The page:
What is the essence of a successful movie?

Discussion in 'Movies' started by Stephen_L, Oct 27, 2003.

  1. Stephen_L

    Stephen_L Supporting Actor

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    I'm not talking box office or awards. Reading how people worship certain films while disliking others and seeing how often those opinions differ from my own, I did a thought experiment. What is the bare minimum a film must possess for you to like it? Is it story, performance, plot, character, surprise, fun?

    Thinking about it I realized that any film I like must have a character(s) I care about. Many of my favorite films are little more than time spent with interesting people. (I guess this is a combination of good writing and performance) Plot, story, suspense, cinematography, and visuals are all great but ultimately unnecessary. Some examples of 'two hours spent with interesting people'

    Tender Mercies
    A Trip to Bountiful
    Tin Men
    Say Anything

    Many folks I mention these films to, find them 'dull' and 'slow'. Clearly they look for something else in film. What element of a film MUST be there for the film to be a success with you?
     
  2. Derek S

    Derek S Stunt Coordinator

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    I agree, a character is a big thing for me...my wife always asks me about a movie "what is it about?" and i know the movie is good when i have a tough time telling her what it is about...like Rushmore...or, and i have a flame suit on, Forrest Gump. i love that movie, i know it is very far fetched and all that but the charater is just a great character. kind of what all humans could be if they tried a tad harder...

    i have never been to aware of pacing, i hear people talk about this all the time. i guess i am just unaware of it...maybe i am a "bad" movie watcher?

    the plot is kind of important if say the movie is indiana jones....or T3. then i want it to make a little sense...at least keep me interested for 2 hours...which they both did.

    some of my fav characters

    Forrest Gump
    Max Fischer
    Barry Eagan
    Leonard Shelby
    Don Logan
    Tyler Durden
    the whole Tennebaum family
     
  3. Jack Shappa

    Jack Shappa Second Unit

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    Boobies.

    - Cryo
     
  4. Seth--L

    Seth--L Screenwriter

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    WHAT? He's purposely a one dimensional character that will follow any orders without question, completely blindly. He's the kind of citizen that Hitler loved. The film has all these famous civil rights moments where all he does is observe because he is definitely not the kind of person that would rightfully question authority and protest something like segregation. He just goes with the flow, and the country changes because of people that had the courage not to do what they were told and weren't afraid to challenge the status-quo.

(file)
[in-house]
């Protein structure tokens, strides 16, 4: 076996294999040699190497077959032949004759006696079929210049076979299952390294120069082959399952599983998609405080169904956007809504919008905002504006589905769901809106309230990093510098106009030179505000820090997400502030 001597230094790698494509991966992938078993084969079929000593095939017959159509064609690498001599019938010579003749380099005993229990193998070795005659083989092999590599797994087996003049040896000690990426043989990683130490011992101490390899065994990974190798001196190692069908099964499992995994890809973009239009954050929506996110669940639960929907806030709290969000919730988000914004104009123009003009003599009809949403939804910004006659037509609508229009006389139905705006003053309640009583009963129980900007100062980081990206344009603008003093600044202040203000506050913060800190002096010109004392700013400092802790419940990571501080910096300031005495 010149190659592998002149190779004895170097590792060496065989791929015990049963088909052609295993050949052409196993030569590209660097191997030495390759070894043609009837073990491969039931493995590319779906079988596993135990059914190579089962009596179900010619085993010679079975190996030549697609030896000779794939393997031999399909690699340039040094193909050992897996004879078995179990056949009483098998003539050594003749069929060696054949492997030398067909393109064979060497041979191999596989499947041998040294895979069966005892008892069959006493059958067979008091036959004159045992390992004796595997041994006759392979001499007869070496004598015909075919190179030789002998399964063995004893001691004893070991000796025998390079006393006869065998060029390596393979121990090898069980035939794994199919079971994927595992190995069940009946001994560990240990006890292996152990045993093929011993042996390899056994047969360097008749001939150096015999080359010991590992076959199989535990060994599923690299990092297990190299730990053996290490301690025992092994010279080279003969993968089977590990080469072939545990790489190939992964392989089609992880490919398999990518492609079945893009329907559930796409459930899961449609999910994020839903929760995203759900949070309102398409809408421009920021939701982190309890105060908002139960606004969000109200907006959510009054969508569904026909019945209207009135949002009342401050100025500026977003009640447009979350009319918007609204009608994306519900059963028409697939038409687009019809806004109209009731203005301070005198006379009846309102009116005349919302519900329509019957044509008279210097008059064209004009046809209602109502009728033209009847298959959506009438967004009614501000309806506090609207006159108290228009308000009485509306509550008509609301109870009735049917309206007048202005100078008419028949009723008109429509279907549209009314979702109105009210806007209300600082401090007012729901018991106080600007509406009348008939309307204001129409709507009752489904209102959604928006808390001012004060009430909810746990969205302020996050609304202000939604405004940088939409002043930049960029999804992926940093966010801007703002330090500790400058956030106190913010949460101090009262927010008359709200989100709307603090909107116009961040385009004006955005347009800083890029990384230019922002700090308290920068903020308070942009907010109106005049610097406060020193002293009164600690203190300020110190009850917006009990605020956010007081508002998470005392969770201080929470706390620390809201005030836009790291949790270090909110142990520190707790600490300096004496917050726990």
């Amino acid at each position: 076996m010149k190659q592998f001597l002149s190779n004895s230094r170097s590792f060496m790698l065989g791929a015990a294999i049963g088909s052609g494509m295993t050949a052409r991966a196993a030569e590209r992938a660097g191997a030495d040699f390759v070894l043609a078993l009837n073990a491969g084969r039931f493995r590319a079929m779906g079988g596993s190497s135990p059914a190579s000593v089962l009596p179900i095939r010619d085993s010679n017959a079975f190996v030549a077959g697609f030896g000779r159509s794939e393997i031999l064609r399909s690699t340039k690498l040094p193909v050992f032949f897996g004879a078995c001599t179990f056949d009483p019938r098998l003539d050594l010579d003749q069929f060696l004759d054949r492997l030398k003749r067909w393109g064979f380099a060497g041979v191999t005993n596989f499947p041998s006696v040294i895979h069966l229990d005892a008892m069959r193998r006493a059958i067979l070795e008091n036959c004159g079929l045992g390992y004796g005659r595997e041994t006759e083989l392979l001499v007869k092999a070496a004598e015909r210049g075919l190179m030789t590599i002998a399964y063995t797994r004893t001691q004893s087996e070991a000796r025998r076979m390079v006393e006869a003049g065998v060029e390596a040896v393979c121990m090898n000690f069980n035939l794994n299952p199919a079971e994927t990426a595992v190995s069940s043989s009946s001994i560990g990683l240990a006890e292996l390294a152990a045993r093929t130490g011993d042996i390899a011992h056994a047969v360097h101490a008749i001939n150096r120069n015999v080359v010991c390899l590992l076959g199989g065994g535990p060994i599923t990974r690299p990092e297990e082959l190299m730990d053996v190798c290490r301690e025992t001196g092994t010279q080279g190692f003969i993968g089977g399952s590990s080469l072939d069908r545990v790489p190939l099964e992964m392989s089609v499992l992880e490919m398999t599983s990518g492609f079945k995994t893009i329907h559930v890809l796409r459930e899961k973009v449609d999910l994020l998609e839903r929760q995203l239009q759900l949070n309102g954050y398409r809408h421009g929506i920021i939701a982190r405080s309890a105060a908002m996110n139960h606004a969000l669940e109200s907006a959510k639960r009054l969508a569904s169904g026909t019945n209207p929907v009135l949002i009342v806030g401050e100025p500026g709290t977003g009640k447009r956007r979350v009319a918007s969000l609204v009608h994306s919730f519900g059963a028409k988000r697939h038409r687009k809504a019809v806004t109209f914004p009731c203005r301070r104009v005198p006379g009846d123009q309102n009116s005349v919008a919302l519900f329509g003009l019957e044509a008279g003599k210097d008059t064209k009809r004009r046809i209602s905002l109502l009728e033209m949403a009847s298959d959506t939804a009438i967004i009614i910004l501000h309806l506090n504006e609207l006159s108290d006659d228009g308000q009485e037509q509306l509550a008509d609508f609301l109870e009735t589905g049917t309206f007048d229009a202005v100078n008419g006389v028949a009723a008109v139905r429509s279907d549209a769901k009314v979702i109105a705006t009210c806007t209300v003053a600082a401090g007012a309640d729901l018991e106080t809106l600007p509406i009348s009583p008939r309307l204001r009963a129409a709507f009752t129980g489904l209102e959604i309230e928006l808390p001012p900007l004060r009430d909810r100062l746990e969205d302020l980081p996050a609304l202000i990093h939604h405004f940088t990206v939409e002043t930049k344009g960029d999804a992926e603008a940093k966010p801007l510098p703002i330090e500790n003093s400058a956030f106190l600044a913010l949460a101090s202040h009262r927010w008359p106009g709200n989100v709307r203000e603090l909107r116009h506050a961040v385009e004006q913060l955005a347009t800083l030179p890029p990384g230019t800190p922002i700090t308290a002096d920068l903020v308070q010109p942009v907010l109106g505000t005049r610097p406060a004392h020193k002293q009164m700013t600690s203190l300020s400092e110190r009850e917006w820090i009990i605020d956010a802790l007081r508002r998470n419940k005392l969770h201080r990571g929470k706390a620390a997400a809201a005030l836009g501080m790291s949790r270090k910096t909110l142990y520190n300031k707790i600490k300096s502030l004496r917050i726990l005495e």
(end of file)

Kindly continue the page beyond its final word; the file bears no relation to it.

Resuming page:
So basically all humans would be better people if they just went with the flow more often and never asked questions?
     
  5. Dome Vongvises

    Dome Vongvises Lead Actor

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  6. Nathan V

    Nathan V Supporting Actor

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    Forrest Gump is somebody to see the world THROUGH. He's one-dimensional, sure. But he's also a charcter through which we can see events we are already familiar with in new and interesting ways. And he experinces so much damn stuff it's not even funny. That's entertaining. We are getting new perspectives. And although he's not a complex character, he is a well-drawn one. We can identify with him for various reasons (we know someone like him, we are like him, we were like him as kids, or simply because he's well drawn).

    But as far as the single element in a film that's most important, it's character, by a country mile. Story is not very important. Lost in Translation has hardly any story whatsoever (they meet and become friends), but the greatness in that film is spending time with extremely cool characters. Not to mention having an awesome atmosphere. Of course, technical aspects are exremely important, too. Film is a visual medium and should be visually creative. You can't make a great, dynamic film and have it all be static shots and shitty music. That simply won't fly. You need sweet cinematography and writing and directing. Another very important element is editing. Editing is the only element of film that's not derived from another art form. (Writing is from books, acting is from theatre, etc etc). Editing is something purely cinematic. That's why I love Scorsese's movies. He takes the time to have not only cool everything else, but cool editing. Oliver Stone's stuff was awesome too, up until '96 or so. But if I had to boil it all down to one element of film, it would definitely be character development, without a doubt.